Guest post by Ryan O’Rourke, the founder of Treksplorer.
If you’ve ever struggled with picking up a new language, you’re not alone. Learning a foreign language is never easy. But it doesn’t have to be hard either.
To the casually observing English speaker, Europeans seem to have it easy. Most speak one, two – even three or more! – foreign languages without so much as a bead of sweat.
Was an entire continent blessed with some innate linguistic ability that somehow skipped through the English-speaking gene pool?
Not likely. But these successful language learners may know something we don’t.
If your progress in a foreign language has fallen short of your goals, you may be sabotaging your efforts without even knowing it.
Watch out for these five surprising language-learning pitfalls, and soon you’ll be saying adios to your problems and willkommen to your newly-energized linguistic abilities:
1) You’re afraid to make mistakes.
Perfectionists are great students, but terrible foreign language learners. Why?
Language learning requires mistakes. Knowing you’ve made an error and correcting yourself forms a massive part of the language acquisition process. Eventually, your mistakes will be replaced by successes and set you firmly on the road to fluency.
2) Your language learning materials don’t match your learning style.
All the courses in the world won’t help you learn a language if they aren’t geared towards your preferred learning style.
Most learners fall into three basic categories: visual, auditory, and kinesthetic. And although most language learning materials attempt to cater to all of these styles in some way, they are usually skewed towards one of them.
Listening to Pimsleur or Michel Thomas audio courses won’t catapult your progress if you’re a strong visual learner, and likewise, reading through a Teach Yourself or Routledge Colloquial course will slow down your learning if auditory learning is your game.
Find your learning style and seek out suitable courses geared towards it: your language learning success depends on it.
3) Language learning causes you anxiety.
Remember all the grammar drills, oral tests, and pointless writing assignments from English class? Unfortunately, so do I.
It’s no wonder so many people have an aversion towards learning a foreign language!
Language learning should be fun, not a source of anxiety. Nothing hijacks your ability to learn a language more than stress, and by eliminating (or at least minimizing) it, your progress will almost instantly improve.
To reduce anxiety, forget those boring, stressful grammar exercises for now and find some fun and interesting ways to learn: read magazines about your favourite hobbies and interests, play games, complete crossword puzzles, or write a letter to a friend. Each of these will activate your foreign language abilities in different ways, helping to propel your progress.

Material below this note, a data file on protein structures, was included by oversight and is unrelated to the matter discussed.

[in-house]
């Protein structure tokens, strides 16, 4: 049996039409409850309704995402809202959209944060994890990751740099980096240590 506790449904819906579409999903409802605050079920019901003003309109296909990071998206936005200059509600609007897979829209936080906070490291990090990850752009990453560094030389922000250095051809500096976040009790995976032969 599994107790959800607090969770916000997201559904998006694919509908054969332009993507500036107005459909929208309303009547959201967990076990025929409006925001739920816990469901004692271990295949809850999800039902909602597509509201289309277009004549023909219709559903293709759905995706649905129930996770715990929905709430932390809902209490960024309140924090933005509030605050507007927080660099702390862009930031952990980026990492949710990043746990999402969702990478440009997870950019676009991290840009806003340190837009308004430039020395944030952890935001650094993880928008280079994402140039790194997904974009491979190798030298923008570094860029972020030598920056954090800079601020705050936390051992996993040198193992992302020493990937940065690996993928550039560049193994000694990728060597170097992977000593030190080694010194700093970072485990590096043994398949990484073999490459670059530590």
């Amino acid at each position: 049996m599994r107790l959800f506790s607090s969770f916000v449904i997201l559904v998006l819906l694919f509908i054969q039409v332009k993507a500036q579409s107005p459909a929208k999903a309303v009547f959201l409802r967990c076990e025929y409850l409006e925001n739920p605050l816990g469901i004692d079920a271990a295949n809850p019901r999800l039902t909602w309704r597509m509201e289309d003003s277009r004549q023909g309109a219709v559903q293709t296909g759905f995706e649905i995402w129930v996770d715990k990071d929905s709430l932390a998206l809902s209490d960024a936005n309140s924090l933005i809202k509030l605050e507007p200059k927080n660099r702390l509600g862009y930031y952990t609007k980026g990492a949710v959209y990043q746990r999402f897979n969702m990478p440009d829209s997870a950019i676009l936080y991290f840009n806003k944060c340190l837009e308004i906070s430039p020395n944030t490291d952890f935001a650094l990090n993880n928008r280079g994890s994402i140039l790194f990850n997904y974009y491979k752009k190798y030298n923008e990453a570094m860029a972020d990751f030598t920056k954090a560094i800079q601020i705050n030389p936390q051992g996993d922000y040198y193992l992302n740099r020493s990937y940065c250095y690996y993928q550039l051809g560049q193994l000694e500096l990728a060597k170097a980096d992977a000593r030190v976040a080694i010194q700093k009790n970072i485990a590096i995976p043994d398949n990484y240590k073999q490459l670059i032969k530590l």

4) You’re too inconsistent.
Ask any runner what it takes to finish a marathon. All will agree: consistent training is the key.
Language learning is no different. An entire Saturday spent buried in the books is far less effective than shorter daily bursts throughout the week.
Scrap those marathon weekend study sessions and aim for at least 30 minutes a day. Even if you have more time available, be sure to keep learning sessions short – absorbing a language requires some down time.
5) You’re approaching language learning with the wrong mindset.
There’s one thing that language-learning superstars have in common: a boatload of confidence. And if you don’t exude it in spades, you’ve got a Sisyphean task ahead of you.
Sure, we’re not all born as silver-tongued polyglots. But that shouldn’t stop us from thinking like one.
Imagining ourselves as competent future speakers in our target language can push our progress further than studying our butts off with doubt still in the back of our minds.
To drive future foreign language learning success, constantly affirm your linguistic skills with positive reinforcement and reviews of past successes. And if a lack of confidence becomes a lingering problem, pick up an inspiring self-help book – it may just be the most important addition to your language library!
How have you been sabotaging your foreign language learning?
Author Bio: Ryan O’Rourke is the founder of Treksplorer, a travel media site focused on offbeat destinations and unconventional travel planning, photography & language learning tips. An avid traveller and amateur travel photographer, Ryan truly believes that the greatest adventures are never planned, and that travel plans, no matter how perfect they seem, are meant to be broken. You can connect with Ryan on Twitter, or Facebook.